“I had a few loose swings before that on my iron shots and sort of needed that little boost and made a really good swing on 16 and a few good ones coming in,” Oosthuizen said. “Yeah, happy with the lead, and need to play some good golf tomorrow.”

Asked what he could take from his near misses, he said: “Go one better. You know, finishing second isn’t great, so I will play my heart out tomorrow and see if I can lift the Claret Jug again.”

Canadian Corey Conners shot 66 and Scottie Scheffler a 68 to lie just four off the lead on eight under with Spain’s Jon Rahm a shot further back alongside Mackenzie Hughes and Dylan Frittelli after a 68.

As for McIlroy, he needed a miracle to get to the fringes of contention, and while he got off to a marvellous start, racing to the turn in four-under 31, a missed three-footer for par at the 11th halted his momentum and he lurched home in 38, carding a 69 to share 41st on one under.

“Sort of a tale of two nines,” reported the Holywood star, who knocked in a nine-footer at the first and a 30-footer at the fourth before following a three-putt bogey at the fifth with superb birdies at the short sixth, the par-five seventh and the ninth.

“I played great on the front nine, hit some really good iron shots and converted some putts and really got it going.

“Then the back nine played tough. They’re sort of tucking the pins away. They’ve stretched the golf course out to as long as it can play.

“I was hitting two-iron into the 11th hole, that par-three, and I missed a short putt there for par and it kind of killed the momentum I had.”

Following his miss at the 11th, McIlroy missed a 10-footer for birdie at the 12th and frustration soon took over.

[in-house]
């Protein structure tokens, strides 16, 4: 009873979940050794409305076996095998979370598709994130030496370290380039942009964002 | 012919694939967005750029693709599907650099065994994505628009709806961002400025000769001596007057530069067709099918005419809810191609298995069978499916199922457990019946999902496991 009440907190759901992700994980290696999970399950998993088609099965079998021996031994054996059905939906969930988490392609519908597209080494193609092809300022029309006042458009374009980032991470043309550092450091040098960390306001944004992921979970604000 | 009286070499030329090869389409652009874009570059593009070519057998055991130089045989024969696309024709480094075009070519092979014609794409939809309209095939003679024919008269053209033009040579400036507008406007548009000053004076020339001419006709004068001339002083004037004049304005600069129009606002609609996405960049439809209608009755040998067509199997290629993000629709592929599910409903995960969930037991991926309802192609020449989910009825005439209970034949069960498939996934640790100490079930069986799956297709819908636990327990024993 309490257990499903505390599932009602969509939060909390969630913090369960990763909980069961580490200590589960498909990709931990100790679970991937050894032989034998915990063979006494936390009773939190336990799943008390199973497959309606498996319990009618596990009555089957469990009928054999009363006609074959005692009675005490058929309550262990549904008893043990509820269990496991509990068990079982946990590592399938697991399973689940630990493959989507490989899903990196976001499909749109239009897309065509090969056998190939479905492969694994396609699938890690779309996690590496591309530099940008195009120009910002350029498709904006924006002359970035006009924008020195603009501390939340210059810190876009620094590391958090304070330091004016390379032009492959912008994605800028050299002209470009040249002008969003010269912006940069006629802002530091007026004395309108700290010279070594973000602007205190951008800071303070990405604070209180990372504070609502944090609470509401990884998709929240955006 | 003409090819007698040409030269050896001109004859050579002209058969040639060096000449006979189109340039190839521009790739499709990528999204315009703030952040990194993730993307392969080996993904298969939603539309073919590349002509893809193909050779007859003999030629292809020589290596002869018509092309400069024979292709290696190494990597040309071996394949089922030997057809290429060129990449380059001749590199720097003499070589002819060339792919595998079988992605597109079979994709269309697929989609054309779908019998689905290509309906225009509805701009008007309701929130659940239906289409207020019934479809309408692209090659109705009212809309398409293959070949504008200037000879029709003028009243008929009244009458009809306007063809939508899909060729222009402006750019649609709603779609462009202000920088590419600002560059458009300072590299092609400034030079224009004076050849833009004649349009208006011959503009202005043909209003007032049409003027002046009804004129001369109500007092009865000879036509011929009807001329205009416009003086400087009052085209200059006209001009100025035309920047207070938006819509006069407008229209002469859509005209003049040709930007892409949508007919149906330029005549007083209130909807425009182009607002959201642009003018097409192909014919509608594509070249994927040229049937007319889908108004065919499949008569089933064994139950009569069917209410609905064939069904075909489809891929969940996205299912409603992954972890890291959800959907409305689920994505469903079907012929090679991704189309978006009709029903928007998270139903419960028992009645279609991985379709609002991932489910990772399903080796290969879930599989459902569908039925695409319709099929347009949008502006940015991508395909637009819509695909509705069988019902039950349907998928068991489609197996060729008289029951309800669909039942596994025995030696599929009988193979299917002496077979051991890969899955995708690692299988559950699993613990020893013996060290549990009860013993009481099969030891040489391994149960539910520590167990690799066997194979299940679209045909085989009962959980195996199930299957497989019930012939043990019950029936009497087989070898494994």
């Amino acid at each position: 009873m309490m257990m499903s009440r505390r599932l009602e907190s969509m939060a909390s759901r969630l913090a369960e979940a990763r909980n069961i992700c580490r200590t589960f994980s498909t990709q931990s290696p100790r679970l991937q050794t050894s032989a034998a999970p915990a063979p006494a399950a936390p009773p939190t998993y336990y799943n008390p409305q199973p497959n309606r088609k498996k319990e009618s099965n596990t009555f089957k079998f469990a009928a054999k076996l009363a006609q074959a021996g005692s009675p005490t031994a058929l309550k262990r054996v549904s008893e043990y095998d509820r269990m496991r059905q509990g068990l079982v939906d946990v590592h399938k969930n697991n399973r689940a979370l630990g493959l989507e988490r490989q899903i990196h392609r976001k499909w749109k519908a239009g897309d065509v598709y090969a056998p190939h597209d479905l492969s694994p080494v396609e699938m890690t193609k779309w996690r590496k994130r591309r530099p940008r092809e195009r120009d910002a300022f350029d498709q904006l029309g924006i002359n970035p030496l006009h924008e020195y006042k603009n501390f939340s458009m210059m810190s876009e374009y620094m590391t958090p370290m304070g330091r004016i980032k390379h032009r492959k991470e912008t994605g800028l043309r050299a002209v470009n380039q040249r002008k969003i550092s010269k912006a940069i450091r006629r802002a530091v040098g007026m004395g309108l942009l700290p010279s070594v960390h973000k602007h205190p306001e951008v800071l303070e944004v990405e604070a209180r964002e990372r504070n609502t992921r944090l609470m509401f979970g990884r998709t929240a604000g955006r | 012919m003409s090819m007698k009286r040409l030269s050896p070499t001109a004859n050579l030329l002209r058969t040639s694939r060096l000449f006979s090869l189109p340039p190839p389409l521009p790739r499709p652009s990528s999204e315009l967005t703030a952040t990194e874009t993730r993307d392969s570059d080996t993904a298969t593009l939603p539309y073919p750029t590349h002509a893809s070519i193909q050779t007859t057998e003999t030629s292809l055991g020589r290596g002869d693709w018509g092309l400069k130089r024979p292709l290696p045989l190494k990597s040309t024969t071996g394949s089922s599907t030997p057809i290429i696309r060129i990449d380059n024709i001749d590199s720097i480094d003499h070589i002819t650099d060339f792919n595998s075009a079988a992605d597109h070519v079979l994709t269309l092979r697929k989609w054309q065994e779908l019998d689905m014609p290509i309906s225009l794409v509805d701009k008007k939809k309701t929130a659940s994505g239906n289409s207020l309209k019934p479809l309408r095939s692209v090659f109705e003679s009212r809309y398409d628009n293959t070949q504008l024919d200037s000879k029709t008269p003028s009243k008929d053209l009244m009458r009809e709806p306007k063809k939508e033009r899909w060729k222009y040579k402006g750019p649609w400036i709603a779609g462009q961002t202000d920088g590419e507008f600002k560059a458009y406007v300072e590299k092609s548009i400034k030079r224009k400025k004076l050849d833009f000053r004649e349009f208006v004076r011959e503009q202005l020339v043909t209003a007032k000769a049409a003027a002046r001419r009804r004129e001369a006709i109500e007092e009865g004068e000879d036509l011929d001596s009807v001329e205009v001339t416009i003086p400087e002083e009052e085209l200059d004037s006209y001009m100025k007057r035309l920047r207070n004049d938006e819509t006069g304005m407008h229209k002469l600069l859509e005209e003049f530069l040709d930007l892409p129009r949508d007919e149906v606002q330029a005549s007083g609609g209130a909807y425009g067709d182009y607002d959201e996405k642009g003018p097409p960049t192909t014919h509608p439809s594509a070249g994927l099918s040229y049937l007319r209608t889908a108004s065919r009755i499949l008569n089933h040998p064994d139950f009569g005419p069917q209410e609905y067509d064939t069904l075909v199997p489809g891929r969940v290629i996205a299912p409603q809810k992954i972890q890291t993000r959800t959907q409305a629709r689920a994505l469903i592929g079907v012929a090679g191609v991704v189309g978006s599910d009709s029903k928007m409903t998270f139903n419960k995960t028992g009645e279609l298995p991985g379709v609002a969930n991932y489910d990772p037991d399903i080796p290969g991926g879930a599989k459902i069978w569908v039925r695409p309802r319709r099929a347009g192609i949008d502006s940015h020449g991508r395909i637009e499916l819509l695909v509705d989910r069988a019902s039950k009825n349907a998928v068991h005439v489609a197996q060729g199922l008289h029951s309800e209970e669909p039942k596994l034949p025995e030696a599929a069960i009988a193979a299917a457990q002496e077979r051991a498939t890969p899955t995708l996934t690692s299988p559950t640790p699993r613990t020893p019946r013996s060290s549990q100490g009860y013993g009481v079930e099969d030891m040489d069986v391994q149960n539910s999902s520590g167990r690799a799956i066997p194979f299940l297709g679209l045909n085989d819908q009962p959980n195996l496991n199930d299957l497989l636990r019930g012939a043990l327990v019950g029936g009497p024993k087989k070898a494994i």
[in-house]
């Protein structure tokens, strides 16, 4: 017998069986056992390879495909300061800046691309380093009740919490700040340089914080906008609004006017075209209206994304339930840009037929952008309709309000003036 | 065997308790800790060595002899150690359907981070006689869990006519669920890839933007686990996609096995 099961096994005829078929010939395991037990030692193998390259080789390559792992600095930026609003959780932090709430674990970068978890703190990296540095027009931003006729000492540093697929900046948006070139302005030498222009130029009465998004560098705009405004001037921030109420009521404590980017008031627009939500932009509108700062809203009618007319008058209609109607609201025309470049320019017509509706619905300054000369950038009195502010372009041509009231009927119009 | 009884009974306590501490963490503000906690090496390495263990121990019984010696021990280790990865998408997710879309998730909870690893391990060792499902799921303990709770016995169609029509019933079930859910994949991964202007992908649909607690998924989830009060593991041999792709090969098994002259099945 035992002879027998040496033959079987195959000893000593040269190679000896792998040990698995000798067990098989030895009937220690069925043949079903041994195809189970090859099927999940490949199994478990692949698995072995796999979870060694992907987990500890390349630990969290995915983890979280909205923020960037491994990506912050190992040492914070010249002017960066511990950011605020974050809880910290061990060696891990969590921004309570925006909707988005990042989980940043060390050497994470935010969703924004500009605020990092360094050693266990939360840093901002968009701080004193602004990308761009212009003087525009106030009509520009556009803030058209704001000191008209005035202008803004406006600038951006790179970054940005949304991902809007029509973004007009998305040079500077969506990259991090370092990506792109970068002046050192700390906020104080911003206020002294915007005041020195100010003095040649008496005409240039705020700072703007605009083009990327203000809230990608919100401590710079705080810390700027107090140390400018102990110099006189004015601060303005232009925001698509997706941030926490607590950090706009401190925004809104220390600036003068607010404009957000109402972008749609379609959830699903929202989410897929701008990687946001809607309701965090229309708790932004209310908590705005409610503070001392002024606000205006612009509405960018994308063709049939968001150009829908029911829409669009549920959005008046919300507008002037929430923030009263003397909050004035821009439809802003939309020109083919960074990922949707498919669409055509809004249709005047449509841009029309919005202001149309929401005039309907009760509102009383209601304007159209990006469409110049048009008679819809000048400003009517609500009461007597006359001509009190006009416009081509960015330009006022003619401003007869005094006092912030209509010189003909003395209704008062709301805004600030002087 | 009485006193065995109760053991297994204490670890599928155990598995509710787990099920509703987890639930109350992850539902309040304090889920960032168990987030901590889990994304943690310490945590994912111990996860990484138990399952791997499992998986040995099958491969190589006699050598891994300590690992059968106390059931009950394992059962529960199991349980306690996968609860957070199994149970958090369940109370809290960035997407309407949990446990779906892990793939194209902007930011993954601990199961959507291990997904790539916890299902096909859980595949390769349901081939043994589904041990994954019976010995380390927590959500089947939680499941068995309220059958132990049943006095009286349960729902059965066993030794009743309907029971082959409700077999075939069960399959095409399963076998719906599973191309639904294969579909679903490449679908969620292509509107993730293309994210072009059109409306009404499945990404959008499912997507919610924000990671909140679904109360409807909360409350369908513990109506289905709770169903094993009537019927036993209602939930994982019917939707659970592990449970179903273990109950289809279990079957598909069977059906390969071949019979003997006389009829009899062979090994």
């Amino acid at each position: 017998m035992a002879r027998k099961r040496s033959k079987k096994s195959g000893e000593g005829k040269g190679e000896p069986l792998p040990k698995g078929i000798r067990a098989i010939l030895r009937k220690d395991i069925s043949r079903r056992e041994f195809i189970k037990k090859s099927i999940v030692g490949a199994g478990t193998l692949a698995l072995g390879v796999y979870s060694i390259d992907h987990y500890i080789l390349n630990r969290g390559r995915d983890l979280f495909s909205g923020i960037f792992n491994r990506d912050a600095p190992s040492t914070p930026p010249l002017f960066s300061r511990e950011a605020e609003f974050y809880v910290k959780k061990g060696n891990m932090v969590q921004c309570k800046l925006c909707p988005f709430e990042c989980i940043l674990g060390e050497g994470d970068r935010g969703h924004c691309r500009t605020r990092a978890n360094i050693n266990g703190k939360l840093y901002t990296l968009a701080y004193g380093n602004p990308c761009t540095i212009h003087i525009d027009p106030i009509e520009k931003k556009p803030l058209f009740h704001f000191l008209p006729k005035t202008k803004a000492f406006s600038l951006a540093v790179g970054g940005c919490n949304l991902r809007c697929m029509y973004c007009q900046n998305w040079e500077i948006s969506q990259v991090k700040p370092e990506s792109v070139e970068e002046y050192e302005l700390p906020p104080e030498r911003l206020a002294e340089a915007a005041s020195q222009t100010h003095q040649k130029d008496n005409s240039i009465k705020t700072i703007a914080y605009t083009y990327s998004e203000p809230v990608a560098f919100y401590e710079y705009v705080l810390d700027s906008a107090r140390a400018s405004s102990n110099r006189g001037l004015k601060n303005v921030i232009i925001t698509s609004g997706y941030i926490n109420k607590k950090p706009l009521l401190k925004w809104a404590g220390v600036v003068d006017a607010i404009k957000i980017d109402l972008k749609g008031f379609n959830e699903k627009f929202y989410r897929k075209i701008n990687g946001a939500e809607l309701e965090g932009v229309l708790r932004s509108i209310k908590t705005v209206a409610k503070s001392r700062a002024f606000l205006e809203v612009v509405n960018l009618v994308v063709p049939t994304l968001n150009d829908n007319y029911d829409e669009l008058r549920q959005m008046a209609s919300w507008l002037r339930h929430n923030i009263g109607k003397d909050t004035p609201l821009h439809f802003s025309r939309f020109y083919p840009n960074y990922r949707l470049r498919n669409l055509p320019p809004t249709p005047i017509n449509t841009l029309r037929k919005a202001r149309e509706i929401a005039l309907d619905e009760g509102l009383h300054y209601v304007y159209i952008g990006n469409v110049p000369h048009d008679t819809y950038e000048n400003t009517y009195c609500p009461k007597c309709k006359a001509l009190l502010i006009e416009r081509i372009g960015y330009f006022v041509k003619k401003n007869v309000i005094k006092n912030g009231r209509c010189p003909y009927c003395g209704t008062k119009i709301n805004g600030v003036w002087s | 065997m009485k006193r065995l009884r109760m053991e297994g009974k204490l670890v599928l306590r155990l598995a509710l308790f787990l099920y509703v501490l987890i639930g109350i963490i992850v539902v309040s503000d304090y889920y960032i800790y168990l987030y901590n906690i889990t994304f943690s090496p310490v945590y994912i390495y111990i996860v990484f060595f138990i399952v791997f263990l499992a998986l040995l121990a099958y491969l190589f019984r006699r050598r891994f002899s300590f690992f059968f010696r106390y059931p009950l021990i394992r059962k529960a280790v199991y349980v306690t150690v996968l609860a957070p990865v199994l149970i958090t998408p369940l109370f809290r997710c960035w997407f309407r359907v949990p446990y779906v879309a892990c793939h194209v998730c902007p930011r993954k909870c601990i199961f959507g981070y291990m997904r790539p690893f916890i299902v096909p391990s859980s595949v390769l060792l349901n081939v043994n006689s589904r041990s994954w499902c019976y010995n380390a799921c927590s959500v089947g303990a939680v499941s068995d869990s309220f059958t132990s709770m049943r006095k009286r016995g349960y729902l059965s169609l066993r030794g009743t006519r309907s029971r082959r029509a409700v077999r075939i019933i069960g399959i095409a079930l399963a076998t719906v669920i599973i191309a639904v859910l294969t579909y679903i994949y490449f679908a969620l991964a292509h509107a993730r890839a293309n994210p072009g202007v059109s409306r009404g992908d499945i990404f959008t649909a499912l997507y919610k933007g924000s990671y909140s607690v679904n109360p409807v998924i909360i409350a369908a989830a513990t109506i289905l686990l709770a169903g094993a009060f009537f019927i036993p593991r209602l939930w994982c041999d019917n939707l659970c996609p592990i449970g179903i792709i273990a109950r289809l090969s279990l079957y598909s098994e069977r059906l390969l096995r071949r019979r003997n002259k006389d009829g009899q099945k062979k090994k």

He bogeyed the 13th after tangling with the rough, then hooked an iron into the rough from the 14th tee and flung the offending weapon into the turf in disgust.

He did well to salvage a par five, getting up and down from greenside sand, but lipped out for par from short range at the 15th.

“Not birdieing the par-five (14th) and making another couple bogeys on the way in, certainly it felt like a better round than one under par, but it was encouraging to see some of the golf that I played on that front nine,” he added

The World No.11 has struggled to find his best form since winning the Wells Fargo Championship at Quail Hollow 10 weeks ago, but he’s not despondent.

“It’s just a matter of trying to keep that going and try to turn those nine-hole stretches into 18-hole stretches, and then those 18-hole stretches into whole tournaments. It’s getting there.

“I wish I had kept it going, but there were flashes of things out there I was really encouraged by, and I have to be encouraged by that and go out tomorrow and try and shoot a good score.”

Defending champion Shane Lowry goes into the final round just seven behind, but while he holed birdie putts at the 16th and 17th and another 10-footer for par at the last, he was somewhat frustrated only to shoot 69.

“I have mixed emotions to be honest because I played great,” Lowry said. “I left a lot of shots out there. One under was probably the worst score I could have shot.

“I’m not sure I can win from here, but the way I’m playing, I can shoot six under. If 10, 11 under is the winning score, yes, I can win. I think the winning score is probably going to be better than that. But who knows.”

Two-time winner Pádraig Harrington double-bogeyed the 18th and shot 73 to slip back to 64th on three over.